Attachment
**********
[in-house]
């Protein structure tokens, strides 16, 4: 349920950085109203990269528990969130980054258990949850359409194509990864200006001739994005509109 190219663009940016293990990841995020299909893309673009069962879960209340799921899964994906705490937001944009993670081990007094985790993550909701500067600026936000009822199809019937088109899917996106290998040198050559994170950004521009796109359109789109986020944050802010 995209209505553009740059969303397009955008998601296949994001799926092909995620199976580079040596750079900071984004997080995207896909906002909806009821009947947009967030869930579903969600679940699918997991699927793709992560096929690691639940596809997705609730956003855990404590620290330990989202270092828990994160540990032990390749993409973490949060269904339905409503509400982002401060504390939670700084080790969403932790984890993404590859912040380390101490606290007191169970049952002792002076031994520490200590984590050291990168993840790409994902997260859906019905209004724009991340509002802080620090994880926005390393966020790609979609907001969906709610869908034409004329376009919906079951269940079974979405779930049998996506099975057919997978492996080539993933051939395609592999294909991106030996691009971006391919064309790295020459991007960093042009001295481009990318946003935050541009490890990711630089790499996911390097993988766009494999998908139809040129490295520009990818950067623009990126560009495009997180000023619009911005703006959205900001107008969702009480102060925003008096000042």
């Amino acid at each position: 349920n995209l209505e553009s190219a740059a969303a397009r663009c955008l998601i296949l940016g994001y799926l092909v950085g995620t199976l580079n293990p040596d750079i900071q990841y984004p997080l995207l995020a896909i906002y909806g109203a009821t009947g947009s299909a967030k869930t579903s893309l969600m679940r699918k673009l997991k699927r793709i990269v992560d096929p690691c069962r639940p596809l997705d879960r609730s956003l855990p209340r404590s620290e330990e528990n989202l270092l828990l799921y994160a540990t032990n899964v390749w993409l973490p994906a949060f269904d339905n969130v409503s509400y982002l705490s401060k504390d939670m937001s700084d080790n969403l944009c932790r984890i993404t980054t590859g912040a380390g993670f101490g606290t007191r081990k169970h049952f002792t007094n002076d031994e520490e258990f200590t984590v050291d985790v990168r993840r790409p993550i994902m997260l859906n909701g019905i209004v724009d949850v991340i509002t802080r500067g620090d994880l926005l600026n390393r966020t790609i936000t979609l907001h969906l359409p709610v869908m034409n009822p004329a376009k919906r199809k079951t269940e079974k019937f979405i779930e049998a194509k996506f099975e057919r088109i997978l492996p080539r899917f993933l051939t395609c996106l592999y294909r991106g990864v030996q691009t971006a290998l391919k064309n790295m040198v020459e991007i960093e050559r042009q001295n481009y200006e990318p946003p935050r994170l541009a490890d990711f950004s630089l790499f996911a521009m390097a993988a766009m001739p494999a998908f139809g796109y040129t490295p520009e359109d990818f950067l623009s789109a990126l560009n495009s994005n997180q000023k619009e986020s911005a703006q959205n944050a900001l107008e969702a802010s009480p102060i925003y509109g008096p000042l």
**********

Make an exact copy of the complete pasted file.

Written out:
[in-house]
């Protein structure tokens, strides 16, 4: 349920950085109203990269528990969130980054258990949850359409194509990864200006001739994005509109 190219663009940016293990990841995020299909893309673009069962879960209340799921899964994906705490937001944009993670081990007094985790993550909701500067600026936000009822199809019937088109899917996106290998040198050559994170950004521009796109359109789109986020944050802010 995209209505553009740059969303397009955008998601296949994001799926092909995620199976580079040596750079900071984004997080995207896909906002909806009821009947947009967030869930579903969600679940699918997991699927793709992560096929690691639940596809997705609730956003855990404590620290330990989202270092828990994160540990032990390749993409973490949060269904339905409503509400982002401060504390939670700084080790969403932790984890993404590859912040380390101490606290007191169970049952002792002076031994520490200590984590050291990168993840790409994902997260859906019905209004724009991340509002802080620090994880926005390393966020790609979609907001969906709610869908034409004329376009919906079951269940079974979405779930049998996506099975057919997978492996080539993933051939395609592999294909991106030996691009971006391919064309790295020459991007960093042009001295481009990318946003935050541009490890990711630089790499996911390097993988766009494999998908139809040129490295520009990818950067623009990126560009495009997180000023619009911005703006959205900001107008969702009480102060925003008096000042």
């Amino acid at each position: 349920n995209l209505e553009s190219a740059a969303a397009r663009c955008l998601i296949l940016g994001y799926l092909v950085g995620t199976l580079n293990p040596d750079i900071q990841y984004p997080l995207l995020a896909i906002y909806g109203a009821t009947g947009s299909a967030k869930t579903s893309l969600m679940r699918k673009l997991k699927r793709i990269v992560d096929p690691c069962r639940p596809l997705d879960r609730s956003l855990p209340r404590s620290e330990e528990n989202l270092l828990l799921y994160a540990t032990n899964v390749w993409l973490p994906a949060f269904d339905n969130v409503s509400y982002l705490s401060k504390d939670m937001s700084d080790n969403l944009c932790r984890i993404t980054t590859g912040a380390g993670f101490g606290t007191r081990k169970h049952f002792t007094n002076d031994e520490e258990f200590t984590v050291d985790v990168r993840r790409p993550i994902m997260l859906n909701g019905i209004v724009d949850v991340i509002t802080r500067g620090d994880l926005l600026n390393r966020t790609i936000t979609l907001h969906l359409p709610v869908m034409n009822p004329a376009k919906r199809k079951t269940e079974k019937f979405i779930e049998a194509k996506f099975e057919r088109i997978l492996p080539r899917f993933l051939t395609c996106l592999y294909r991106g990864v030996q691009t971006a290998l391919k064309n790295m040198v020459e991007i960093e050559r042009q001295n481009y200006e990318p946003p935050r994170l541009a490890d990711f950004s630089l790499f996911a521009m390097a993988a766009m001739p494999a998908f139809g796109y040129t490295p520009e359109d990818f950067l623009s789109a990126l560009n495009s994005n997180q000023k619009e986020s911005a703006q959205n944050a900001l107008e969702a802010s009480p102060i925003y509109g008096p000042l």